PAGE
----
This article is the third or fourth in a series. See the bottom for links to the other articles. This article discusses purchasing a foreclosed house, a 403k loan, and considerations on small, medium, and large multifamily home buying.
I. Buying a Foreclosure
I previously didn’t know you could finance a foreclosure. You can. You can even get a low down payment FHA loan! Here is an interesting anecdote from one guy, but here is a discussion on the foreclosure market by Wells Fargo. Key quote from the Wells Fargo article:
On average, approximately 60% of our foreclosed homes purchased are financed.
Be aware of the differences between a short sale, a foreclosure, and a Real Estate Owned (REO) property. I believe Wells Fargo and many others refer to REOs as foreclosures. This person was able to get 75% financing on a short sale!
At first glance, foreclosed properties sell for 18-59% less than comparable properties. At second glance, many foreclosures are distressed properties. Whether or not you ought to buy a foreclosure depends on a number of questions including whether you intend to rent or occupy the property. It might be OK for you to personally live in a 3/2 where one of the bathrooms is busted up and you just don’t use it, but you are going to have a hard time leasing that unit.
Repairing a distressed property can sometimes be done on a convenient timeline. It might be OK for you to live with one bathroom for six months or so while you get the other fixed. Other times the kind of distress the property has suffered requires immediate attention. Broken walls, roof, windows, no AC, missing or damaged stove or appliances, and so on. In these cases you may ultimately end up paying market price for the home, or less, or higher. Whether the foreclosure is a good deal depends on:
- Whether the property is intended for lease or occupancy
- The level and kind of distress
- Owner time preference
- Bank pricing
The last one is hard to gauge, and that’s kind of the point. Banks know that distressed properties are worth less than non-distressed properties, but the market for distressed properties is thin in many places so banks have a hard time accurately pricing contingent on distress. In some cases you may run into a genuinely below-market deal. I wouldn’t be confident that you, the buyer, can price better than the bank, but some real estate experts claim that sometimes they have found such a deal.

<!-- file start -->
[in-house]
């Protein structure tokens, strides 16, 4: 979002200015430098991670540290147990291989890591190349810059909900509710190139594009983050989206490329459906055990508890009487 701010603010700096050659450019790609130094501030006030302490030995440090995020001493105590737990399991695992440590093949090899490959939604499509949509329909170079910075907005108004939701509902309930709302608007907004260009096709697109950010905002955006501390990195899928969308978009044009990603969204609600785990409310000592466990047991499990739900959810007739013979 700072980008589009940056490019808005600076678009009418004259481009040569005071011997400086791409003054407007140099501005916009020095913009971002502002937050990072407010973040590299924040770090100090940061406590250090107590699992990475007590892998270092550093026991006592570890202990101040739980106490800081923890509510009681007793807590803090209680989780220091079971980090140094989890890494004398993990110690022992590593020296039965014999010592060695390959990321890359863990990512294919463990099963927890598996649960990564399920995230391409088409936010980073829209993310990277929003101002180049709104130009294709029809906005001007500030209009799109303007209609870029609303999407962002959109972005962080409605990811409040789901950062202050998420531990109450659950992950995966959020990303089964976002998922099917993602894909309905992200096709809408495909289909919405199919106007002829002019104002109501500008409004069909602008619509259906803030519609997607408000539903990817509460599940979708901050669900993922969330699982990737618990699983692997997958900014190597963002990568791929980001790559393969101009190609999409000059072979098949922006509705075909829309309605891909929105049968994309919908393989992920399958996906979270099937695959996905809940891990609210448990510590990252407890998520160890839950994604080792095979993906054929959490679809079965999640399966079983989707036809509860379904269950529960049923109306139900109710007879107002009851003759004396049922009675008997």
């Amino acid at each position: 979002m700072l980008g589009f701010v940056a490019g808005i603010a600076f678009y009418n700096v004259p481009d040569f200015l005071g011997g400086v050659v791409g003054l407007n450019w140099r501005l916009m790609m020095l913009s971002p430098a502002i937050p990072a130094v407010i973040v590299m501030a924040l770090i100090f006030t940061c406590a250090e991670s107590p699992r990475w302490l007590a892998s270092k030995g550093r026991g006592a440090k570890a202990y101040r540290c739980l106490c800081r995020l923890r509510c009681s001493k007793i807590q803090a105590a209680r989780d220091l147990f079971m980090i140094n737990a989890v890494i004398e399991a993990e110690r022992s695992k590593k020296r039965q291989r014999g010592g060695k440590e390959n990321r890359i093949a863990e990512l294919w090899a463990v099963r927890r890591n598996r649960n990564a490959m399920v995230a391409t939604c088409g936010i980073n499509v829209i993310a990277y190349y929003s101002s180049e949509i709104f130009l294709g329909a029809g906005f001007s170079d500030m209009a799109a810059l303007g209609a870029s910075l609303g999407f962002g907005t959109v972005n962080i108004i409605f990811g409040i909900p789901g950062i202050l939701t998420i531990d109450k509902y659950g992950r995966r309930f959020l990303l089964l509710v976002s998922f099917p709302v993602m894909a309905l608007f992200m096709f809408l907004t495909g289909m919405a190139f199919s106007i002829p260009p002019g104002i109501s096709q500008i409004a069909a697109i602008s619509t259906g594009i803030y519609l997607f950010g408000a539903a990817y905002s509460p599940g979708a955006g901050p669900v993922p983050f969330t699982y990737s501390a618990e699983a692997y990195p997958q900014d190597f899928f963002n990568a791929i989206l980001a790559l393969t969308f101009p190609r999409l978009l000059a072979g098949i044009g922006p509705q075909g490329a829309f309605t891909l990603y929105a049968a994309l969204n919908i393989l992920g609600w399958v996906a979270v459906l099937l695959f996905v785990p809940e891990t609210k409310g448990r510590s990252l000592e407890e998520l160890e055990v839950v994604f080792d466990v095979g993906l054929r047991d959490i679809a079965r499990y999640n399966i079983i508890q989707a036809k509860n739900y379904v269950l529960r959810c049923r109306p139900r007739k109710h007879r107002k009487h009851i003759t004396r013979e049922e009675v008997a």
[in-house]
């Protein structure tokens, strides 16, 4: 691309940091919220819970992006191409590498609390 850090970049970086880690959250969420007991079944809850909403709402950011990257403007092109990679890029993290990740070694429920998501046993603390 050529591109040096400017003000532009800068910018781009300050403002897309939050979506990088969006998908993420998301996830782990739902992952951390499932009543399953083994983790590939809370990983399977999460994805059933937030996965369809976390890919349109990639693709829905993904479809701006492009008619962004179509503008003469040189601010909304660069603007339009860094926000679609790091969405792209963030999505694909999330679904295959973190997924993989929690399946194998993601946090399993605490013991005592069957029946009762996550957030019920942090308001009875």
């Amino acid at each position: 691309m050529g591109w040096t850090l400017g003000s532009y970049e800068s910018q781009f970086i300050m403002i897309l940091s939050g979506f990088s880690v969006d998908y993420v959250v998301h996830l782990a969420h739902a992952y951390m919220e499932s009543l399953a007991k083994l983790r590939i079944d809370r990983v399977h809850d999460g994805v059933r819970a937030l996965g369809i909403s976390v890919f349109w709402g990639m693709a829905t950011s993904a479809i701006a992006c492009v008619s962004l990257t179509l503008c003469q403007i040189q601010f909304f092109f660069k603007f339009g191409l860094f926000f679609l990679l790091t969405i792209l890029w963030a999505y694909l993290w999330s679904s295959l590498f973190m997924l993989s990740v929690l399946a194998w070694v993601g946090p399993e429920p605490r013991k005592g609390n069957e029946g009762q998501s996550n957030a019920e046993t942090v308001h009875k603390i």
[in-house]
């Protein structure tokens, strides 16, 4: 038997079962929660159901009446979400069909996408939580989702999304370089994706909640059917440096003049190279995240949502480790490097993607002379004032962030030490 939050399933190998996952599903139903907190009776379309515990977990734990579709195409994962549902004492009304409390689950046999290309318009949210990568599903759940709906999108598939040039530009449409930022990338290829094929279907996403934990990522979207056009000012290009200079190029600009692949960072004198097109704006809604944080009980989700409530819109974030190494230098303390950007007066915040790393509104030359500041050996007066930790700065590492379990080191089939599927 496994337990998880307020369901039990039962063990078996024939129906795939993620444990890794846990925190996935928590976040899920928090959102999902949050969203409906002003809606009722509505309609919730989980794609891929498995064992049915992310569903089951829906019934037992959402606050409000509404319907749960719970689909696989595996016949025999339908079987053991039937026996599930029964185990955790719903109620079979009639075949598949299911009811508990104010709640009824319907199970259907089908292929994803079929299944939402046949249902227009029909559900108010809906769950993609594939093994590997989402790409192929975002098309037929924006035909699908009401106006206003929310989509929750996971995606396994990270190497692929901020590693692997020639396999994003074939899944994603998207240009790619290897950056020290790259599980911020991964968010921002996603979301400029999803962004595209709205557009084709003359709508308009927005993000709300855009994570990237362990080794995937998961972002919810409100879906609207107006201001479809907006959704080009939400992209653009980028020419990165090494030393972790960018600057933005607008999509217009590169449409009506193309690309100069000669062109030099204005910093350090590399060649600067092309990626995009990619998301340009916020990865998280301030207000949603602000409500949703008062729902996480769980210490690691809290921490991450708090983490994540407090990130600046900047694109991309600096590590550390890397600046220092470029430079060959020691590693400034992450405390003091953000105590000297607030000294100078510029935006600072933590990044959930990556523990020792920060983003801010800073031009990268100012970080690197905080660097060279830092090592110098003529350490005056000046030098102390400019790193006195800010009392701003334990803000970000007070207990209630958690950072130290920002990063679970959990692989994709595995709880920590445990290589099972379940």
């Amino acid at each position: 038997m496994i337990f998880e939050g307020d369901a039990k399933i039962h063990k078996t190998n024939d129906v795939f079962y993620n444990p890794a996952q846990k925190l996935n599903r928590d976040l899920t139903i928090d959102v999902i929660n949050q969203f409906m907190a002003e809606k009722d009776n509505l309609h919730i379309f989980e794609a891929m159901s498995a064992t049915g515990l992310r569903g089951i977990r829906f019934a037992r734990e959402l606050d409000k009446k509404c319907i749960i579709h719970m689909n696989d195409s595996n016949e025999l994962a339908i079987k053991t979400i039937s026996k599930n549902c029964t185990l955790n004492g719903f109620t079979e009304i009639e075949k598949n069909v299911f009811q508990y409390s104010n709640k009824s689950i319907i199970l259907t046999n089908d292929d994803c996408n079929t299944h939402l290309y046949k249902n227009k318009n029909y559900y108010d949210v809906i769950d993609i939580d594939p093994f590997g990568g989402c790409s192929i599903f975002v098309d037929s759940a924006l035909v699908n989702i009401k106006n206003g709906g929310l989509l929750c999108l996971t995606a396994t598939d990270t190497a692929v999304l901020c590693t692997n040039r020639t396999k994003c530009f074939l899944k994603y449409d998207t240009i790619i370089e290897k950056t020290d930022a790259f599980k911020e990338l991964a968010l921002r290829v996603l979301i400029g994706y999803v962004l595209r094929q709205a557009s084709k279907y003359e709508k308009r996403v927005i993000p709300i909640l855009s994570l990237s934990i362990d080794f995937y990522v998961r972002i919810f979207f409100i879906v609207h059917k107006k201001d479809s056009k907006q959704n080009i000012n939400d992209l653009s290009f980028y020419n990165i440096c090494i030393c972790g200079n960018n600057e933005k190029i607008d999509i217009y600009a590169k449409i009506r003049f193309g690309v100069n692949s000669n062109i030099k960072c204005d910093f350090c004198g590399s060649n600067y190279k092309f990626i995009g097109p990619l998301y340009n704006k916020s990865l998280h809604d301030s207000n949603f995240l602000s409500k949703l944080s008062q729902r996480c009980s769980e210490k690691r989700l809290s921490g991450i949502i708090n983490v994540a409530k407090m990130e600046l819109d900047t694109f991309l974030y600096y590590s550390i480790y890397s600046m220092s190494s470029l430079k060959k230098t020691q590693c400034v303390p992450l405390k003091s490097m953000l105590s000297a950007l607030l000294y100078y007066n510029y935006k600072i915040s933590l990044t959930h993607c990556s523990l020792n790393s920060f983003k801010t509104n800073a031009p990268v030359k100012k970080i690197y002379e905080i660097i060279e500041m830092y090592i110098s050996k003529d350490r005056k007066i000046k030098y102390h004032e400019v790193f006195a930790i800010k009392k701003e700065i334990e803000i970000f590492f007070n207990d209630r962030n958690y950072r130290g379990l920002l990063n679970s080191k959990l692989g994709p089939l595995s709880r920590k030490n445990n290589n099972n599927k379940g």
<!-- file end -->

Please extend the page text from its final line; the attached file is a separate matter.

Notice that even if you end up paying above market price overall, it may be a good investment because you are able to get started earlier, cheaper, or with more units.
Here’s one cool thing about distressed properties: You can get an FHA 403(k) loan on these properties. Like other FHA loans, it is a 3.5% down payment. It’s really not very different, but there may be situations where you could use this loan and you couldn’t have used some other low down payment option.
II. Considerations on Small, Medium, and Large Multifamily Home Buying
Large multifamily properties are technically five or more units. They will no longer be considered residential by lenders. For commercial buyers, though, a large property is often used to mean a property of 100+ units. To make matters complicated, I am using the term to mean neither thing.
My wife and I both currently work. She’s a real estate property manager, which is part of the reason we are interested in real estate investment. For us, a large property is a property with enough units such that she could stop working and manage units our own properties full time. A small property would be one which we could manage while we both work, and a medium-sized property would be one which is in between.
We would be comfortable with an owner-occupied 4-plex, and maybe up to 8 units, while we both work. More than that, we estimate, will begin interrupting our ability to work. Looking at rent per unit and other factors in our markets of interest, Tina could possibly manage our own properties full time with as few as a couple dozen units, but we would probably prefer no less than 32.
We actually have enough money that we could pick up 12 or so pretty nice units, of even 24-32 crappy units, or possibly 24-32 decent units by bringing in a partner or two. While all of that is possible, it seems to get risky and complicated. In addition, several of these markets would require our physical relocation and we would be lacking a decent bit of familiarity. For these reasons, it seems smart to go small to start with. This would be our first multifamily investment, so I don’t think a partnership would be a good idea.
III. Related Links: Some Places to Buy Multifamily Properties
IV. Related Articles